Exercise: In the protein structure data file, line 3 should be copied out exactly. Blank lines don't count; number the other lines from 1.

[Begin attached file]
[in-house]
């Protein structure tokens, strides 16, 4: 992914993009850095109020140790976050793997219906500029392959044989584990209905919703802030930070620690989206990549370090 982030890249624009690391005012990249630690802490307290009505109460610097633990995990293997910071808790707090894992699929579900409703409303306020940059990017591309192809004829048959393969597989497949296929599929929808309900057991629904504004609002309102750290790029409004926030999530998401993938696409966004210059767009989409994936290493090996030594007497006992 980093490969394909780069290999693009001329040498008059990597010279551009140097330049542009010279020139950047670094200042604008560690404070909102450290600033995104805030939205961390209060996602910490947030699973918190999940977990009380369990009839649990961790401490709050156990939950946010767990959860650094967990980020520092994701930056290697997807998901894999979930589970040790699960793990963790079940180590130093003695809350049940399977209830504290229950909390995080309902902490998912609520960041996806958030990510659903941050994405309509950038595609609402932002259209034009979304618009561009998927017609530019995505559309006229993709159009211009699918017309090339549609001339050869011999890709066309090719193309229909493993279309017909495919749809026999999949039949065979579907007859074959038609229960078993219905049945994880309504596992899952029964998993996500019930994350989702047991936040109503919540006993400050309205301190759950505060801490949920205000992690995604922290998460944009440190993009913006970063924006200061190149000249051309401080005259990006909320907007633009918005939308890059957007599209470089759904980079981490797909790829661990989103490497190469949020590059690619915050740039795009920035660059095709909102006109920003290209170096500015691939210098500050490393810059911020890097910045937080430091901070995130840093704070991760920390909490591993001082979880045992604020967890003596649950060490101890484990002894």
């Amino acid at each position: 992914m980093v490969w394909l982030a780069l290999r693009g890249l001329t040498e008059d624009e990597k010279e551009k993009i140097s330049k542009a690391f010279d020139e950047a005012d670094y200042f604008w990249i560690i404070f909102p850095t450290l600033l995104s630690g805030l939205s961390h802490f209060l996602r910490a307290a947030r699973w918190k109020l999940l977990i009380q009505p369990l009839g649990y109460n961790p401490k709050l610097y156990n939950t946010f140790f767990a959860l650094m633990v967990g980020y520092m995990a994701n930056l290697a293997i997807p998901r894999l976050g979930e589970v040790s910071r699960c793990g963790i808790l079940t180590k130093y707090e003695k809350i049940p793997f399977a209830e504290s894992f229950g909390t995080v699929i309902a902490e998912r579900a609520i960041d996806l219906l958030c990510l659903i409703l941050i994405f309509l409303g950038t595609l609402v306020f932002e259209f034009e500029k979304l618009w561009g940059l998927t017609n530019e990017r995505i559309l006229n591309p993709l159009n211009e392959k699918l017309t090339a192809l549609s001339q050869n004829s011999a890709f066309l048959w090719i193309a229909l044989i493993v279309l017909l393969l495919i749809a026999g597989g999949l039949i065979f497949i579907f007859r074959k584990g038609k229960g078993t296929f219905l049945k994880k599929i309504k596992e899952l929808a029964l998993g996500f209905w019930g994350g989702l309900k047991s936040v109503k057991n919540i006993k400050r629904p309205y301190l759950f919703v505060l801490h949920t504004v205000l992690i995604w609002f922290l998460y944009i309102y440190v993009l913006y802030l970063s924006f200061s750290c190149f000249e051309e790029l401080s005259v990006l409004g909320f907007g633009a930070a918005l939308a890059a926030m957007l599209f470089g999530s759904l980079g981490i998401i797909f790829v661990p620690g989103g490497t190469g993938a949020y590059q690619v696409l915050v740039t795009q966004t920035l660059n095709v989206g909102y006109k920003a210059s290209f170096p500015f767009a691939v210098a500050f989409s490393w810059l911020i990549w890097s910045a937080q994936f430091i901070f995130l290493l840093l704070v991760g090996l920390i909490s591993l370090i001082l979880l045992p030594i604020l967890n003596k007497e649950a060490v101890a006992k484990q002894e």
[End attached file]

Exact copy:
């Amino acid at each position: 992914m980093v490969w394909l982030a780069l290999r693009g890249l001329t040498e008059d624009e990597k010279e551009k993009i140097s330049k542009a690391f010279d020139e950047a005012d670094y200042f604008w990249i560690i404070f909102p850095t450290l600033l995104s630690g805030l939205s961390h802490f209060l996602r910490a307290a947030r699973w918190k109020l999940l977990i009380q009505p369990l009839g649990y109460n961790p401490k709050l610097y156990n939950t946010f140790f767990a959860l650094m633990v967990g980020y520092m995990a994701n930056l290697a293997i997807p998901r894999l976050g979930e589970v040790s910071r699960c793990g963790i808790l079940t180590k130093y707090e003695k809350i049940p793997f399977a209830e504290s894992f229950g909390t995080v699929i309902a902490e998912r579900a609520i960041d996806l219906l958030c990510l659903i409703l941050i994405f309509l409303g950038t595609l609402v306020f932002e259209f034009e500029k979304l618009w561009g940059l998927t017609n530019e990017r995505i559309l006229n591309p993709l159009n211009e392959k699918l017309t090339a192809l549609s001339q050869n004829s011999a890709f066309l048959w090719i193309a229909l044989i493993v279309l017909l393969l495919i749809a026999g597989g999949l039949i065979f497949i579907f007859r074959k584990g038609k229960g078993t296929f219905l049945k994880k599929i309504k596992e899952l929808a029964l998993g996500f209905w019930g994350g989702l309900k047991s936040v109503k057991n919540i006993k400050r629904p309205y301190l759950f919703v505060l801490h949920t504004v205000l992690i995604w609002f922290l998460y944009i309102y440190v993009l913006y802030l970063s924006f200061s750290c190149f000249e051309e790029l401080s005259v990006l409004g909320f907007g633009a930070a918005l939308a890059a926030m957007l599209f470089g999530s759904l980079g981490i998401i797909f790829v661990p620690g989103g490497t190469g993938a949020y590059q690619v696409l915050v740039t795009q966004t920035l660059n095709v989206g909102y006109k920003a210059s290209f170096p500015f767009a691939v210098a500050f989409s490393w810059l911020i990549w890097s910045a937080q994936f430091i901070f995130l290493l840093l704070v991760g090996l920390i909490s591993l370090i001082l979880l045992p030594i604020l967890n003596k007497e649950a060490v101890a006992k484990q002894e």